Proceedings of the 39th Annual Conference on Deep Foundations, 2014, Atlanta, GA, USA, (DFI)
Role of Probabilistic Methods in Sustainable Geotechnical Levee Integrity Analysis
Hamed Hamedifar, Ph.D., Risk Advisory Services Robert G. Bea, Ph.D., P.E., F. & Life Member, ASCE, Juan M. Pestana- Nascimento, Sc.D., P.E., MASCE and Emery M. Roe, Ph.D., UC Berkeley
The current State-of-the-Practice is grounded heavily on deterministic characterization and assessment of the performance of civil engineering infrastructure. In particular, flood defense systems, such as levees, have been evaluated within the context of the Factor-of-Safety where the computed capacity of the system is compared with the code specified demand forces. Uncertainties associated with the capacity and demand forces render deterministic modeling incomplete. In particular, two structures with the same Factor of Safety can have vastly different probabilities of failure. While efforts have been made to assess levee vulnerability, results from traditional engineering approaches omit important factors because they do not account for uncertainties included in analytical modeling, and natural variabilities, or human and organization factors. This paper utilizes risk assessment methods to advance methods for quantifying the contribution of uncertainties to engineering analyses, and thereby provide additional information to help assess sustainability of geotechnically engineered systems. The probability of failure of a geotechnically engineered system is directly impacted by how well the system is understood, and how uncertainties are incorporated in development of understanding of the system. This paper presents methods to evaluate two types of uncertainties for three potential failure modes of flood protection levees: underseepage, slope (or levee) instability, and overtopping/erosion. These analyses account for two types of uncertainty: 1) Type I – inherent uncertainty, 2) Type II – analytical modeling uncertainty. Human and organizational task performance and information development and utilization uncertainties are not included in these analyses. This paper focuses on the behavior of the flood protection levee system for Sherman Island, a western island in California’s Delta. Sherman Island is of critical importance to California because of the very important infrastructure systems that pass under, on, over, and adjacent to Sherman Island, including: natural gas pipelines, regional and interregional electricity transmission lines and telecommunication facilities, two deepwater shipping channels; and State Highway 160, a link between major transportation expressways. The work evaluates current (year 2010) and future conditions (year 2100) and incorporates variations in capacity and demand arising from projected human response activities and global climate change.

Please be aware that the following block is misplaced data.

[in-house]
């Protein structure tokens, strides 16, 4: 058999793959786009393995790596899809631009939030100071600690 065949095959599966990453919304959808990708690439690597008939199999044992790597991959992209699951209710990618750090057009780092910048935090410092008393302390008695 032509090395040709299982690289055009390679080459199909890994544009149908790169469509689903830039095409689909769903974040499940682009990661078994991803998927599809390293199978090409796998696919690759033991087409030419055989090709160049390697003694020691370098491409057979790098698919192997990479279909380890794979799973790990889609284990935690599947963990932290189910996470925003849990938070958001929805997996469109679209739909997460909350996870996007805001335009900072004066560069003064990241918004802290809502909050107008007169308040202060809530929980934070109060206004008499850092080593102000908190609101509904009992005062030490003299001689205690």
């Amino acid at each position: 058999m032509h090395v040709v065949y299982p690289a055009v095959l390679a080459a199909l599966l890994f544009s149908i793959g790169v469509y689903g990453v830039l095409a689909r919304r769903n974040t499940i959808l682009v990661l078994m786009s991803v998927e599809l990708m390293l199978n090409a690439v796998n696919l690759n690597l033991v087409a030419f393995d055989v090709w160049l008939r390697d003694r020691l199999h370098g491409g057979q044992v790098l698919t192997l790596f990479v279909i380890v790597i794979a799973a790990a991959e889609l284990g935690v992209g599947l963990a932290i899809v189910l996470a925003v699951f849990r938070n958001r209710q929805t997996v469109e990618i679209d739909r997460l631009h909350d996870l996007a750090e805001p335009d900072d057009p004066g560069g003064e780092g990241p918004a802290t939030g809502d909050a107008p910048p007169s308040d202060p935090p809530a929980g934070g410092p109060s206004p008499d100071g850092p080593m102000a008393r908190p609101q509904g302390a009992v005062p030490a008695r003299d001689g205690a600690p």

|article #1989; publication #1011 (AM-2014)|